Therapeutic targeting of HER2-CB2R heteromers in HER2-positive breast cancer

01-04-2019

Although human epidermal growth factor receptor 2 (HER2)-targeted therapies have dramatically improved the clinical outcome of HER2-positive breast cancer patients, innate and acquired resistance remains an important clinical challenge. New...

Read more

p73 regulates ependymal planar cell polarity by modulating actin and microtubule cytoskeleton

01-03-2019

Planar cell polarity (PCP) and intercellular junctional complexes establish tissue structure and coordinated behaviors across epithelial sheets. In multiciliated ependymal cells, rotational and translational PCP coordinate cilia beating and direct...

Read more

β‐RA reduces DMQ/CoQ ratio and rescues the encephalopathic phenotype in Coq9R239X mice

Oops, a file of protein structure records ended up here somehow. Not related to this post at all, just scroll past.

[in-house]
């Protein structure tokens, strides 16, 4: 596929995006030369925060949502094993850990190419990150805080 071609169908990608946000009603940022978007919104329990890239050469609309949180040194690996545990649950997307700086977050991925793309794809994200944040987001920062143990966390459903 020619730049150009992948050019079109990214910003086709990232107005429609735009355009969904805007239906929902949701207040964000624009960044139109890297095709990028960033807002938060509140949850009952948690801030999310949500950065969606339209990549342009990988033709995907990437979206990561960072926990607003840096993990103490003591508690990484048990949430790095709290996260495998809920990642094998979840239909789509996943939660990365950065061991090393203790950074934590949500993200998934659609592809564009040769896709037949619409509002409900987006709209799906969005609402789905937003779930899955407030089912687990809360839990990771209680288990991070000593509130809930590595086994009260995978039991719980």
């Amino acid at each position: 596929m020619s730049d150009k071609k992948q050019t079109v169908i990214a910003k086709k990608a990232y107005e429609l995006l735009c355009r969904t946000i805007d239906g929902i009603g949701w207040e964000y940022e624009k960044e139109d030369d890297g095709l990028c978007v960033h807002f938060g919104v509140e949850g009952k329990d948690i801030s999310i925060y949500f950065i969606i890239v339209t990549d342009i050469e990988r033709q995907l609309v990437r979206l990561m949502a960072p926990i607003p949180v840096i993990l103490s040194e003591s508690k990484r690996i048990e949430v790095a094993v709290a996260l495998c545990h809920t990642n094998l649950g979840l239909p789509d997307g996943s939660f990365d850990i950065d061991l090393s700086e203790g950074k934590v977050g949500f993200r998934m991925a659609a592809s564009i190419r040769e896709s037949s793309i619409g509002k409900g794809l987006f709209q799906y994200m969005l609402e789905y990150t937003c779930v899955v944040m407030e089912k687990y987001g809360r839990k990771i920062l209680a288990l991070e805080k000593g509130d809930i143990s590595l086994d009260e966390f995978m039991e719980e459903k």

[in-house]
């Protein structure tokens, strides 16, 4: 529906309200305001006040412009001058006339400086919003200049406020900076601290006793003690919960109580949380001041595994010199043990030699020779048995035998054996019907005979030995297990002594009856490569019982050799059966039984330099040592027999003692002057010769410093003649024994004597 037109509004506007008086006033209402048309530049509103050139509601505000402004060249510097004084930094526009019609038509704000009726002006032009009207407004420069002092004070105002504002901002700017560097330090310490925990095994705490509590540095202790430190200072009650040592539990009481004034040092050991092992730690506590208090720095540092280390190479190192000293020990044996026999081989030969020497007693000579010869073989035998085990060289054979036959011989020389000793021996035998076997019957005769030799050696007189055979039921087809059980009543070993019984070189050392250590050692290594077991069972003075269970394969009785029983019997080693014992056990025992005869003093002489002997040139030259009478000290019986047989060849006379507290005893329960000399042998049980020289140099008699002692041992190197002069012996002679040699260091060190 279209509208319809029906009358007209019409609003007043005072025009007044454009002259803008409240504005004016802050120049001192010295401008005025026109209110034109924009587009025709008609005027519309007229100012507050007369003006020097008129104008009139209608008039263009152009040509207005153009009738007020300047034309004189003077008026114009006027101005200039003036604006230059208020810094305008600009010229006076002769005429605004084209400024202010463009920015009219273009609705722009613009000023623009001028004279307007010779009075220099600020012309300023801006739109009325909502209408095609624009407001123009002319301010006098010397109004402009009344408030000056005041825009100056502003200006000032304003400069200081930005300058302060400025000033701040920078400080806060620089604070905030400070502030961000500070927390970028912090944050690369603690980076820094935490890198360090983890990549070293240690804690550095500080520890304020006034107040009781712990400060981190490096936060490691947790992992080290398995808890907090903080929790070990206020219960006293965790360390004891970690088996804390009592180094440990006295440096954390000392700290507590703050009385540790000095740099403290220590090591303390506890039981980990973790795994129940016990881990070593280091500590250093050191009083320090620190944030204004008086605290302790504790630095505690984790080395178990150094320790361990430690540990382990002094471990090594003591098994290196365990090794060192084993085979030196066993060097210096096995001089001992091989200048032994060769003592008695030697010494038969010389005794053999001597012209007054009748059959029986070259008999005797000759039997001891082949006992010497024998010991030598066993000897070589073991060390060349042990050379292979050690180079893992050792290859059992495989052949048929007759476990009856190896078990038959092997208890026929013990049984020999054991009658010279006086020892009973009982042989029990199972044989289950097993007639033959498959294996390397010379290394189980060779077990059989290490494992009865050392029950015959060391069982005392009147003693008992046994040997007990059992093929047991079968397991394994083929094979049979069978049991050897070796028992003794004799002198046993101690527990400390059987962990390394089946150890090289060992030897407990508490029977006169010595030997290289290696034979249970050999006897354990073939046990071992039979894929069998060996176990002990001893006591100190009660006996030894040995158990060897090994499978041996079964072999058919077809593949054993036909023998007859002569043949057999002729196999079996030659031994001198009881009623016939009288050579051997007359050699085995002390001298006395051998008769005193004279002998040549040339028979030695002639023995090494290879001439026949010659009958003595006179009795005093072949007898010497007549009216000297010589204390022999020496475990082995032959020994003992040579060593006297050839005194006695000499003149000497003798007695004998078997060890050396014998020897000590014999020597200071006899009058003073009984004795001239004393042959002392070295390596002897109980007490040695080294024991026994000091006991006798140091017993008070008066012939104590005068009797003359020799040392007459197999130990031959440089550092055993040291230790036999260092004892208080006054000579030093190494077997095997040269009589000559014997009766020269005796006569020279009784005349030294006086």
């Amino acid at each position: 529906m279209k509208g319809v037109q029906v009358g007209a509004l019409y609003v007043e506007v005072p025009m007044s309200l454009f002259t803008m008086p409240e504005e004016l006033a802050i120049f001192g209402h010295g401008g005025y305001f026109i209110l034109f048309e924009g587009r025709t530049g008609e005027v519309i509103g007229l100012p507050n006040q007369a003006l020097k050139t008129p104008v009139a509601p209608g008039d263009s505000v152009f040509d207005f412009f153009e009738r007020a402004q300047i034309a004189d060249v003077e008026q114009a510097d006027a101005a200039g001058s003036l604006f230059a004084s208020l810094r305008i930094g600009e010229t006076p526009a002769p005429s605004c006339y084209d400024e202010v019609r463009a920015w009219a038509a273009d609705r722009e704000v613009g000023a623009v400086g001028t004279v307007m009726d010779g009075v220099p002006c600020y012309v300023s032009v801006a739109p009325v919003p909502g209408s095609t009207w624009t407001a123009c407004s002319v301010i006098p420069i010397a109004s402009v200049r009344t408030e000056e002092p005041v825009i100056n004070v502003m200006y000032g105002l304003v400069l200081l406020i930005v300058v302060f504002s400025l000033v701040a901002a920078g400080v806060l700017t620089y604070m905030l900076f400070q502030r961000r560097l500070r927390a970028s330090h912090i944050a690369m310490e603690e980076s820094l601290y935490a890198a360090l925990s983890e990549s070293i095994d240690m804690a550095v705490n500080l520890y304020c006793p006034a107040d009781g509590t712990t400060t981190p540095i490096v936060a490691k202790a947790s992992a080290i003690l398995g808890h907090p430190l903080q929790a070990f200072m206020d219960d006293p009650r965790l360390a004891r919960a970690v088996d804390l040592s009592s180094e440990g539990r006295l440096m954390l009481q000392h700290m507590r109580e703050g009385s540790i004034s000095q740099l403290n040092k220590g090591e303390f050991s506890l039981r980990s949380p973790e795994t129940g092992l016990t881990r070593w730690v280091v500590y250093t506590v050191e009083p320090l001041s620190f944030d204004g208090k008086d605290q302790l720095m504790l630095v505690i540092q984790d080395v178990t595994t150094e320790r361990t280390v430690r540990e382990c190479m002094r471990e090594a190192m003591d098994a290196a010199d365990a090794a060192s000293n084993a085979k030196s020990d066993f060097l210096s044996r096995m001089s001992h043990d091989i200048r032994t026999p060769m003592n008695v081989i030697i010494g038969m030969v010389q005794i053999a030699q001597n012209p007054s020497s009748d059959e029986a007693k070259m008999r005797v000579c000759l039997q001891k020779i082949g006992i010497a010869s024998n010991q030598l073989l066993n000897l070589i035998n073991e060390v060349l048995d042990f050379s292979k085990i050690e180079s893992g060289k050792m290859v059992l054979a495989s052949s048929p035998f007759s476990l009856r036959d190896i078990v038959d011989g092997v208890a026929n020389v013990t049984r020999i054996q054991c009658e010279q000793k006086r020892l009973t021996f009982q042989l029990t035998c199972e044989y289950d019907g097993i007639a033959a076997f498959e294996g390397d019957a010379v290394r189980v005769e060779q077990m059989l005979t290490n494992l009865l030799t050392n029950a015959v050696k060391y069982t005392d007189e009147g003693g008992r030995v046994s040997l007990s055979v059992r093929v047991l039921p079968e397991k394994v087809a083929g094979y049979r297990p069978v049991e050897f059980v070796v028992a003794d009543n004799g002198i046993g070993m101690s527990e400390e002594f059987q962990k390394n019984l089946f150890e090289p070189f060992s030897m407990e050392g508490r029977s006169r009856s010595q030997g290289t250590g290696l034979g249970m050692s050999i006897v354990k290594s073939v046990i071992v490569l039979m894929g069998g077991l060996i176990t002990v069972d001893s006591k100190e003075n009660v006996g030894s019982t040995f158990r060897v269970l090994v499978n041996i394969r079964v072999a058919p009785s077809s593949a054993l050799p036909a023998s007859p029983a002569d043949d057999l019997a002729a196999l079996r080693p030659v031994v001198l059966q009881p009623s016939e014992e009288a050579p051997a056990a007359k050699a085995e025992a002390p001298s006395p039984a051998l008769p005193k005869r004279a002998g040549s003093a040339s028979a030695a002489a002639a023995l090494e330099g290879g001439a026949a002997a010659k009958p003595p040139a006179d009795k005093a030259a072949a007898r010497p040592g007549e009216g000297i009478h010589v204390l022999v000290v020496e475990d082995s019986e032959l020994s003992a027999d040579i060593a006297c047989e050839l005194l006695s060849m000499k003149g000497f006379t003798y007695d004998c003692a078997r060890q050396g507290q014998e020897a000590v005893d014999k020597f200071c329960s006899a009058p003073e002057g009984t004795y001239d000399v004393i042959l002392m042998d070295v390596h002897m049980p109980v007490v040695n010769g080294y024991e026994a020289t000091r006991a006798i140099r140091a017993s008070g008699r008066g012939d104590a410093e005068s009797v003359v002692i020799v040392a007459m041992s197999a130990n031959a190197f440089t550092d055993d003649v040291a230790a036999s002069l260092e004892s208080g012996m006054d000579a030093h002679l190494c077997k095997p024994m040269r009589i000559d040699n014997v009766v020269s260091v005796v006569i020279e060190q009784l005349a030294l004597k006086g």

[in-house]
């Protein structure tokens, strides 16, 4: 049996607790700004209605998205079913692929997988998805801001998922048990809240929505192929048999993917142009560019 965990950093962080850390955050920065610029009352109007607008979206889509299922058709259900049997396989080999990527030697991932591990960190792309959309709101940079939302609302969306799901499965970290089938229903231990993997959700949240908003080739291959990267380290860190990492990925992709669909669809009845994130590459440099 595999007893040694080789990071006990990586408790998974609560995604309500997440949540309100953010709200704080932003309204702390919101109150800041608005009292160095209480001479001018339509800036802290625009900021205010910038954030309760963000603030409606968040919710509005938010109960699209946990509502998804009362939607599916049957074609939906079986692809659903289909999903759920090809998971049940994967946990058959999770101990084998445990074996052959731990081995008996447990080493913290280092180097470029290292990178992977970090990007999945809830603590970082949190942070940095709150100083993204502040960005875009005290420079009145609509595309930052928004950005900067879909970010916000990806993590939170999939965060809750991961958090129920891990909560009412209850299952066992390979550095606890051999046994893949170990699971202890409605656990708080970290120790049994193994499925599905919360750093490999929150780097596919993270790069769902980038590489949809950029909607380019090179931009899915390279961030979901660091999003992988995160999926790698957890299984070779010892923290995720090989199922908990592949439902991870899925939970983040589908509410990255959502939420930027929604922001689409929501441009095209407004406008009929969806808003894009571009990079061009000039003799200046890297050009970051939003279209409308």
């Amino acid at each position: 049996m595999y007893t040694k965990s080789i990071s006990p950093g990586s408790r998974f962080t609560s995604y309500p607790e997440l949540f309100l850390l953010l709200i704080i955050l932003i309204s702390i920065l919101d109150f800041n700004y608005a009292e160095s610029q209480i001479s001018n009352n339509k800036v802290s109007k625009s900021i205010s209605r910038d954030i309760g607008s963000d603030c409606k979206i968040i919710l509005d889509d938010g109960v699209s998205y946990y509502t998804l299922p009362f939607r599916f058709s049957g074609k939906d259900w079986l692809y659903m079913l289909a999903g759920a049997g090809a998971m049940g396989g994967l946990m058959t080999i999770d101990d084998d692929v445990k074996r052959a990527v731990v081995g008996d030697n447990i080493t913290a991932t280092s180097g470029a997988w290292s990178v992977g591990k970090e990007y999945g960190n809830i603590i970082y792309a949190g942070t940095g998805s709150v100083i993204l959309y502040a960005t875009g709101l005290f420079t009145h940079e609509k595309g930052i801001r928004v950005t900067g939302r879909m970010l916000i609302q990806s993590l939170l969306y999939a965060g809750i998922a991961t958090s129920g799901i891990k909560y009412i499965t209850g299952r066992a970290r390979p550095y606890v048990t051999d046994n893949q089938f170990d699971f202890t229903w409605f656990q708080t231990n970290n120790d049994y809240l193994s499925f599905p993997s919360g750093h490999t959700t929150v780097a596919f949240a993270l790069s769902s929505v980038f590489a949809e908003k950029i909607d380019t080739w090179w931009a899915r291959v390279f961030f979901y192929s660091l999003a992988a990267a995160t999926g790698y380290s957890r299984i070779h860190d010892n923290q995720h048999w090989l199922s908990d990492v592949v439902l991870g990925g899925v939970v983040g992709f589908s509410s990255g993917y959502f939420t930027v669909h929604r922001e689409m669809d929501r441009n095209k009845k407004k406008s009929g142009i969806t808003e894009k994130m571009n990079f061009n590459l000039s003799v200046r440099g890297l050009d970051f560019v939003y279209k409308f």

01-02-2019

Coenzyme Q (CoQ) deficiency has been associated with primary defects in the CoQ biosynthetic pathway or to secondary events. In some cases, the exogenous CoQ supplementation has limited efficacy. In...

Read more

Small molecule inhibits α-synuclein aggregation, disrupts amyloid fibrils, and prevents degeneration of dopaminergic neurons

02-01-2019

Parkinson's disease (PD) is characterized by a progressive loss of dopaminergic neurons, a process that current therapeutic approaches cannot prevent. In PD, the typical pathological hallmark is the accumulation of...

Read more

Dynamic acetylation of cytosolic phosphoenolpyruvate carboxykinase toggles enzyme activity between gluconeogenic and anaplerotic reactions

01-12-2018